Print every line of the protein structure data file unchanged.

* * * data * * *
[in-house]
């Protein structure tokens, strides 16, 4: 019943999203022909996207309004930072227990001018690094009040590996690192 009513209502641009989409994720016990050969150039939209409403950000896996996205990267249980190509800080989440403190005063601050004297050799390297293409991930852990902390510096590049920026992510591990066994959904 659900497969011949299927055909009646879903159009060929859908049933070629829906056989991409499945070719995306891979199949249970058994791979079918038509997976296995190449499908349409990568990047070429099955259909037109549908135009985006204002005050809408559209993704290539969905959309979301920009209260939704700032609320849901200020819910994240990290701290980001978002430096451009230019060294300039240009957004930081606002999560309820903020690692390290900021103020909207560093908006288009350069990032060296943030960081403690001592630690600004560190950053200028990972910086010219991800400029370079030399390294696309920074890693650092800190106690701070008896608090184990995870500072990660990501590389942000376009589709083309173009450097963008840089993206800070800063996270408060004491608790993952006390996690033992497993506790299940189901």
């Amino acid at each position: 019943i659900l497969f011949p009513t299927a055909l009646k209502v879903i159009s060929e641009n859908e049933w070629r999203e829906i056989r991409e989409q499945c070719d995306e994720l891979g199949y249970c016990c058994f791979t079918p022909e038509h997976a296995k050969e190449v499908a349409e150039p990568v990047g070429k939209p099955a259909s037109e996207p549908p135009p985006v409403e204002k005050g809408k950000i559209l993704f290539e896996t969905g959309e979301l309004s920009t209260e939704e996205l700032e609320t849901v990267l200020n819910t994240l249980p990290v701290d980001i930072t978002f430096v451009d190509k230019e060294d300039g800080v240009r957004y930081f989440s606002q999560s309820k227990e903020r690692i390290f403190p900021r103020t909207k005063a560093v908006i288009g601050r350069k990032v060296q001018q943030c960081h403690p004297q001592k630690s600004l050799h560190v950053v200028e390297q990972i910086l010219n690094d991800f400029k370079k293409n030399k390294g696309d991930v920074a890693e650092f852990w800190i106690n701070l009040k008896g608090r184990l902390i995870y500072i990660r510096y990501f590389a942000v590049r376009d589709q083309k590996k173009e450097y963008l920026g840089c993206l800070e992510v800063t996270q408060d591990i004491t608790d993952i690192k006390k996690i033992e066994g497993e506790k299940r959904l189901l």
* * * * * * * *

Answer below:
[in-house]
């Protein structure tokens, strides 16, 4: 019943999203022909996207309004930072227990001018690094009040590996690192 009513209502641009989409994720016990050969150039939209409403950000896996996205990267249980190509800080989440403190005063601050004297050799390297293409991930852990902390510096590049920026992510591990066994959904 659900497969011949299927055909009646879903159009060929859908049933070629829906056989991409499945070719995306891979199949249970058994791979079918038509997976296995190449499908349409990568990047070429099955259909037109549908135009985006204002005050809408559209993704290539969905959309979301920009209260939704700032609320849901200020819910994240990290701290980001978002430096451009230019060294300039240009957004930081606002999560309820903020690692390290900021103020909207560093908006288009350069990032060296943030960081403690001592630690600004560190950053200028990972910086010219991800400029370079030399390294696309920074890693650092800190106690701070008896608090184990995870500072990660990501590389942000376009589709083309173009450097963008840089993206800070800063996270408060004491608790993952006390996690033992497993506790299940189901």
């Amino acid at each position: 019943i659900l497969f011949p009513t299927a055909l009646k209502v879903i159009s060929e641009n859908e049933w070629r999203e829906i056989r991409e989409q499945c070719d995306e994720l891979g199949y249970c016990c058994f791979t079918p022909e038509h997976a296995k050969e190449v499908a349409e150039p990568v990047g070429k939209p099955a259909s037109e996207p549908p135009p985006v409403e204002k005050g809408k950000i559209l993704f290539e896996t969905g959309e979301l309004s920009t209260e939704e996205l700032e609320t849901v990267l200020n819910t994240l249980p990290v701290d980001i930072t978002f430096v451009d190509k230019e060294d300039g800080v240009r957004y930081f989440s606002q999560s309820k227990e903020r690692i390290f403190p900021r103020t909207k005063a560093v908006i288009g601050r350069k990032v060296q001018q943030c960081h403690p004297q001592k630690s600004l050799h560190v950053v200028e390297q990972i910086l010219n690094d991800f400029k370079k293409n030399k390294g696309d991930v920074a890693e650092f852990w800190i106690n701070l009040k008896g608090r184990l902390i995870y500072i990660r510096y990501f590389a942000v590049r376009d589709q083309k590996k173009e450097y963008l920026g840089c993206l800070e992510v800063t996270q408060d591990i004491t608790d993952i690192k006390k996690i033992e066994g497993e506790k299940r959904l189901l």